They’ve tracked it since then as going down bit by bit over the weeks. A couple of weeks ago, due to decreased if not negative chatter, Box Office Pro reported a new range of $90-130 million with their guess for the gross being $105 million. Last week’s final forecast from them was slightly lower at $102 million with the range being $90-115, and they revealed that Warner Bros. was expecting the low end of that field. Fortunately for the studio, the actual gross of $91 million isn’t an underperformance by their call, though it’s definitely a disappointment considering what the first IT did ($123 million) and what the industry was anticipating based on supposed fan anticipation. The global opening gross of $185 million was also down from the first movie ($190 million) despite it faring better in some foreign markets.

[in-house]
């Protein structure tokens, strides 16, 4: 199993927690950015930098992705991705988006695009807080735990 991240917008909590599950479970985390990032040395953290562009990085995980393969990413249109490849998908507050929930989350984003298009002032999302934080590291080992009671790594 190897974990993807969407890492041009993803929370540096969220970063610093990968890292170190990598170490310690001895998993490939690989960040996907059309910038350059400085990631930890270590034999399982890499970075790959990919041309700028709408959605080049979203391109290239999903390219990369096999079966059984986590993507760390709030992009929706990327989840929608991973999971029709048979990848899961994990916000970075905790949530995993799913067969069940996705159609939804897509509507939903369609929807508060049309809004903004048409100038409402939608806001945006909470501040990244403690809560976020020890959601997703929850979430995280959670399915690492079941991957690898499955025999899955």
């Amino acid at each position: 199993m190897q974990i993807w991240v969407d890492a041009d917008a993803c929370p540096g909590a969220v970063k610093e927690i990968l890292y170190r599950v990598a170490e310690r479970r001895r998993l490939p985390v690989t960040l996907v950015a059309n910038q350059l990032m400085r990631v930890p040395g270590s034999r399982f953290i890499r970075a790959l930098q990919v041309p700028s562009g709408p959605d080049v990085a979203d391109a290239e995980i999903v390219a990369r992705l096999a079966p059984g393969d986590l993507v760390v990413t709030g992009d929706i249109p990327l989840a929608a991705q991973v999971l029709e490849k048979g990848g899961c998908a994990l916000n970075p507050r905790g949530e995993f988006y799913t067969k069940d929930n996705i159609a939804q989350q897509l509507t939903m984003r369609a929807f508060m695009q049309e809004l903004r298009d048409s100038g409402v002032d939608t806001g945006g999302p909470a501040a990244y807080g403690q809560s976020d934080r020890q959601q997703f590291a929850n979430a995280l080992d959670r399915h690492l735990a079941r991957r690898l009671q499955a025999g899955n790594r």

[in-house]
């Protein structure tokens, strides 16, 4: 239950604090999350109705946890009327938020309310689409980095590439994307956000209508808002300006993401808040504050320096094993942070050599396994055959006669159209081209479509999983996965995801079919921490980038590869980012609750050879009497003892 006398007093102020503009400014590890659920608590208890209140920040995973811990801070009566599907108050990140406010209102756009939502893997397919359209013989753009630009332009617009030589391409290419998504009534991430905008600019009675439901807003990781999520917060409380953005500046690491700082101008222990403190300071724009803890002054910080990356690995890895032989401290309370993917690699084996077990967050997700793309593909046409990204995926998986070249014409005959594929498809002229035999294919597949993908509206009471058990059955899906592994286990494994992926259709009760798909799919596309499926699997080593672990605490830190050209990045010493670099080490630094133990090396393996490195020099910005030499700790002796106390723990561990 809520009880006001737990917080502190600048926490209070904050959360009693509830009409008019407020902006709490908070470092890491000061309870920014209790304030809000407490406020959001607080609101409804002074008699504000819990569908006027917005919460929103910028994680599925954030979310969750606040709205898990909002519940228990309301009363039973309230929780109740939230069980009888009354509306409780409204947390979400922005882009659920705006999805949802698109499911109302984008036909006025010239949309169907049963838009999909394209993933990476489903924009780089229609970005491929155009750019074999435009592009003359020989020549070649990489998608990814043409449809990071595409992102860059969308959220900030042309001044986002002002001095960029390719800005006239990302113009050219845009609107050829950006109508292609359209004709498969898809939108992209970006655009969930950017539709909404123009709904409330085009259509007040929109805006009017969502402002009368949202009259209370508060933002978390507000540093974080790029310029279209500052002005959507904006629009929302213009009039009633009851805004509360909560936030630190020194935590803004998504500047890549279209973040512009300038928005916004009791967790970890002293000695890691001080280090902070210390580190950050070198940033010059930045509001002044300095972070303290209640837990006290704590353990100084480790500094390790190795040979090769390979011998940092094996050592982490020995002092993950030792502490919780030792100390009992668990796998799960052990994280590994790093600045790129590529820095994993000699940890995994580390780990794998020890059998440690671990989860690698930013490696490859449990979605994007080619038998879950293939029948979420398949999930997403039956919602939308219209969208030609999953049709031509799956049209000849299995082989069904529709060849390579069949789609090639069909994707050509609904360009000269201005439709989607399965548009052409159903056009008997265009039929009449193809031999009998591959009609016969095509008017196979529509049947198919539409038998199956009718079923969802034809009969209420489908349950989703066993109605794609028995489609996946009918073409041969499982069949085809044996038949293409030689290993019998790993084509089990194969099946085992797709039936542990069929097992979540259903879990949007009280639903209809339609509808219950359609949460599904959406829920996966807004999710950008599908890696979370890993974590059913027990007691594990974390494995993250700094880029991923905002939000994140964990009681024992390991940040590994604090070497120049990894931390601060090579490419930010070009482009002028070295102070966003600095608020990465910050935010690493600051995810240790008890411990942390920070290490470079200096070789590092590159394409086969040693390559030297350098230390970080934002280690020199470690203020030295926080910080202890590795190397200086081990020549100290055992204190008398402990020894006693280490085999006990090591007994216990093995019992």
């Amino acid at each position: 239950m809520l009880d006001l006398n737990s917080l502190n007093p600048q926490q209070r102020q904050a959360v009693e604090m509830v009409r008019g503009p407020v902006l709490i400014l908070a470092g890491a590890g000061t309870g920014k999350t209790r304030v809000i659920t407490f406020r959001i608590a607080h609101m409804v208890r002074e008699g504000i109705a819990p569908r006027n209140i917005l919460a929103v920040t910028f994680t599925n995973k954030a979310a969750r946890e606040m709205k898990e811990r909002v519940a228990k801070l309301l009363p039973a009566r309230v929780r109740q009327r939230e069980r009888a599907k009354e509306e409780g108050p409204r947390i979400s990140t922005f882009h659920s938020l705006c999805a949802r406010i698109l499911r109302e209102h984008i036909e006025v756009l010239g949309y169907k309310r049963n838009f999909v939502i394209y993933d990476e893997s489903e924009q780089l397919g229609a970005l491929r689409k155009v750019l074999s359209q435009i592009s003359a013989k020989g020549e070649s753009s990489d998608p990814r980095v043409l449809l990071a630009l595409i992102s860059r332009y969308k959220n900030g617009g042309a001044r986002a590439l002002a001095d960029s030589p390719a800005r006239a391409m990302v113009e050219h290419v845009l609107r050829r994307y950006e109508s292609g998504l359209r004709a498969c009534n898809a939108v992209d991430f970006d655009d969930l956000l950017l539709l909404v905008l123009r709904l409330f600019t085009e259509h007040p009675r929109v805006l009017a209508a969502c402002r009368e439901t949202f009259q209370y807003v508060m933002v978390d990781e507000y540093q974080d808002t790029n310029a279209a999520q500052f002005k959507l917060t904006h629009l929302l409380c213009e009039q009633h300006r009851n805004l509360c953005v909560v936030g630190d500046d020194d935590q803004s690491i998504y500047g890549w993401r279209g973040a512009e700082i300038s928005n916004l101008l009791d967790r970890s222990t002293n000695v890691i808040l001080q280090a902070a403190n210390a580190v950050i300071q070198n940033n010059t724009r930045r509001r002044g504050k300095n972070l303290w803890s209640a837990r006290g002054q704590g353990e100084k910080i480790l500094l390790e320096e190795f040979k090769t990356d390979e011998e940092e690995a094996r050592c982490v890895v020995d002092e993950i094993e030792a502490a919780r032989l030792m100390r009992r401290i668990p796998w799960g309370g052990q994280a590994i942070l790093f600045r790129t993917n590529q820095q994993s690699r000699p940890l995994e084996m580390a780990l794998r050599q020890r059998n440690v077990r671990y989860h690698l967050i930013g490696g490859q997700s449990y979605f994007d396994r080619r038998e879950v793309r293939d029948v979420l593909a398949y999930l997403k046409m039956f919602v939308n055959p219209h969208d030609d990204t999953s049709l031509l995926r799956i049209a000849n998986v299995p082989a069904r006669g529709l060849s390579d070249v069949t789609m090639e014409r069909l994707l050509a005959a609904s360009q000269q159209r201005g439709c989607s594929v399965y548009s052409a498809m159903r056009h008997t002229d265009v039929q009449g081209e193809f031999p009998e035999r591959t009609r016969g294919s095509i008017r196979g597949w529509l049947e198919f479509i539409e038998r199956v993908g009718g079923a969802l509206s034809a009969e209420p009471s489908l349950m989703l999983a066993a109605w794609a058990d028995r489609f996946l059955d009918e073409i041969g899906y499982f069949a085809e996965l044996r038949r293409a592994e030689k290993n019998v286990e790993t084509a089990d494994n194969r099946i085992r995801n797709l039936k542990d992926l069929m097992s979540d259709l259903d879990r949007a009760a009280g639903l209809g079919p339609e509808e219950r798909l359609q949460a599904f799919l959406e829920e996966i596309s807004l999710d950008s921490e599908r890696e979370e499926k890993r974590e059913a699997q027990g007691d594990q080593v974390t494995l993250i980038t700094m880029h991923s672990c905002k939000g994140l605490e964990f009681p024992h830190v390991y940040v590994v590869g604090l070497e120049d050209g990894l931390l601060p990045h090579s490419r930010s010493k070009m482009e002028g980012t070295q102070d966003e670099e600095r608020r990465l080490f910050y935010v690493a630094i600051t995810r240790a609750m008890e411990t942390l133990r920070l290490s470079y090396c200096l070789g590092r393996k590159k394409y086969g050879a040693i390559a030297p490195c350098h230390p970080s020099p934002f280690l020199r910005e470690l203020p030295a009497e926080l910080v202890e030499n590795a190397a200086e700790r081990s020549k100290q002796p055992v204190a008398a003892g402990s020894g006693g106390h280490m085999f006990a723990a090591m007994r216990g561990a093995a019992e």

So, what happened? Can we get the Losers on the case? They’re not really detectives, so how about Nancy Drew (played recently by one of the Losers Club players, Sophia Lillis)? Let’s try to crack the case of the missing millions of moviegoers. Were they turned off by the reviews? Unlike the first movie, IT: Chapter Two was not Certified Fresh on Rotten Tomatoes, though its 63% Tomatometer score is not that far removed from the original’s 86%. And the audience approval score for the new movie (verified from ticket buyers) is 80% versus the predecessor’s (unverified) 84%. Speaking of the moviegoers’ reception, the opening night crowd graded IT: Chapter Two a B+ via Cinemascore polling, the same as they gave the first movie. It’s not ideal, but it’s also not a sign there’ll be any bad buzz.